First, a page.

book reviews and family celebrating

When you publish your book, will your family celebrate? Will they write glowing reviews, and will Amazon then spot them as family members and remove the reviews? No doubt some in your inner circle will feel glad that you’ve achieved your dream of becoming a “published author.” However, your sisters, brothers, aunts, parents, and children may feel secretly jealous of the time you’ve devoted to writing, and they won’t understand why you will now have to devote even more time to self-promotion. Don’t be surprised to find yourself feeling like Blanche Dubois, in Streetcar Named Desire. “I have always relied on the kindness of strangers.” Image from Pixabay via TawnyNina


By the time my short story collection, Bonds of Love & Blood, appeared in January, 2016, I had a much better grasp of the tools that could help me get book reviews in online stores. I understood that I must find readers who enjoy literary short stories, a harder sell in today’s novel-dominated book marketplace.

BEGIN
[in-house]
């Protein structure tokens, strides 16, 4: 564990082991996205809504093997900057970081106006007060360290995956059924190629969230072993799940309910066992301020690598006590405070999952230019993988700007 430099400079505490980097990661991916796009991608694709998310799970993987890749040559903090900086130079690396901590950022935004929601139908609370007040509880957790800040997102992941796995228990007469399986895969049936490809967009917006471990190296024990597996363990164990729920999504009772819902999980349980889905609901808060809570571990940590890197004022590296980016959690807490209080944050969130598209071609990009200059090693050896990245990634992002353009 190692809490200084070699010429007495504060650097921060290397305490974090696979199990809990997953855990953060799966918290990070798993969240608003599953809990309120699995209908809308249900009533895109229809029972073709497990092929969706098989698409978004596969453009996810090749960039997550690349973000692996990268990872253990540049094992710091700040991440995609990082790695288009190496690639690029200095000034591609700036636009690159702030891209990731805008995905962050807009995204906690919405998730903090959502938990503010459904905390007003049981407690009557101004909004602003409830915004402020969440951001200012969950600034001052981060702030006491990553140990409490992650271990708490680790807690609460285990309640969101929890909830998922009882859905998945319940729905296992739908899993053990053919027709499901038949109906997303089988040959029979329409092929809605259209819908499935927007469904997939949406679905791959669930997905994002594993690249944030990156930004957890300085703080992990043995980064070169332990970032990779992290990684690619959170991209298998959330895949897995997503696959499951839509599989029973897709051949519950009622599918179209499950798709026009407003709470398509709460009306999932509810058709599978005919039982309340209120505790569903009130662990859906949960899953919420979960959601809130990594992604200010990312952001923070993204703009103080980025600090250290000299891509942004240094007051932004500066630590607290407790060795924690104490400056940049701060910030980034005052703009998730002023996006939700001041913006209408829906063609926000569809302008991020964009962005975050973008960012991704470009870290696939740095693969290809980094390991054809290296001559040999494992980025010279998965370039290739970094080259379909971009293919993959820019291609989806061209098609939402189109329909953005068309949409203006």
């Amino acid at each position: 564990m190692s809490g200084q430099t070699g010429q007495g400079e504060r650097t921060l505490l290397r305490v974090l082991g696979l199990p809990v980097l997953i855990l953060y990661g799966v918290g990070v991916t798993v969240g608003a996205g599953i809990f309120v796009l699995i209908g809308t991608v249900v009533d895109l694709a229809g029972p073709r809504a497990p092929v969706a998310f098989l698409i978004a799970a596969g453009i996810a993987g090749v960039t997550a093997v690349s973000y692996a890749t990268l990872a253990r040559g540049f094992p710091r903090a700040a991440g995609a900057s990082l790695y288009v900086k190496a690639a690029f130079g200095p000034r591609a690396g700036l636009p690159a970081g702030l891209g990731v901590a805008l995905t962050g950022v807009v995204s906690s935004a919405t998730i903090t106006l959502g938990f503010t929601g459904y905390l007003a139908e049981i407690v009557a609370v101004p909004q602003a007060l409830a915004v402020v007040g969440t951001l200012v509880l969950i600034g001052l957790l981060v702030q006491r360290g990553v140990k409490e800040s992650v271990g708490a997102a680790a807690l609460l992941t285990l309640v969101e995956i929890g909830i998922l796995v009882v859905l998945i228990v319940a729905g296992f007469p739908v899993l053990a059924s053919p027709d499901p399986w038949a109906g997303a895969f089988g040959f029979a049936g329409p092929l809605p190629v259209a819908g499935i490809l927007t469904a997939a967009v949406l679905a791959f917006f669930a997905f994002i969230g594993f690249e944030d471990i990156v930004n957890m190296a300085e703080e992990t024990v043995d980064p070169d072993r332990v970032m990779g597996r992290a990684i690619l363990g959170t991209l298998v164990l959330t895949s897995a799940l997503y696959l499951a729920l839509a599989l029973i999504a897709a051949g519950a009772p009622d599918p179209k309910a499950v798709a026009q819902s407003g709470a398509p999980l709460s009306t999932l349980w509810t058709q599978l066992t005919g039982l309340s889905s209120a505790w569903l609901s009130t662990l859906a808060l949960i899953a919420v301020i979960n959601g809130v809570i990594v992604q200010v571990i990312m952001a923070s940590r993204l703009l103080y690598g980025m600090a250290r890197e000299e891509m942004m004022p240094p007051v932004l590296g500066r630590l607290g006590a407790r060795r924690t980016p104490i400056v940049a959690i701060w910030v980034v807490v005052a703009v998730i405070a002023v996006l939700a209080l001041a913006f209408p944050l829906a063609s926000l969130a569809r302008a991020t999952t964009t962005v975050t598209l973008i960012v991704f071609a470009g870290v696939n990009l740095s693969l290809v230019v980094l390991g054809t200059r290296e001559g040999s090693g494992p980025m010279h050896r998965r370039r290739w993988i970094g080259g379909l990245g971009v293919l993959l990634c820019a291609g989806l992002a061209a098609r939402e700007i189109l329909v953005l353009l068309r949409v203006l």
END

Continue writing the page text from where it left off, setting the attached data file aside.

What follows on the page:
Surprisingly, I discovered that it was actually harder to get my inner circle to write book reviews for my second book. For the first book folks had stepped outside their comfort zones and ventured into the unfamiliar territory of posting a review. But when I asked them to do this a second time, most shied away.

Don’t worry! You can find people who appreciate your book. You may not become a “best-selling author,” but you can get reviews.

Paid And Giveaway Sites for Book Reviews

Use the strategies and sites below to get reader reviews. These reviews are NOT advance publication reviews of the sort that appear in newspapers and that might go on a cover blurb. For that, you need to read my previous post on “Ten Honest Review Sites.”
The resources below will help you get book reviews from ordinary readers. Know, in advance, that you may have to provide these readers free copies of your book in exchange for a review.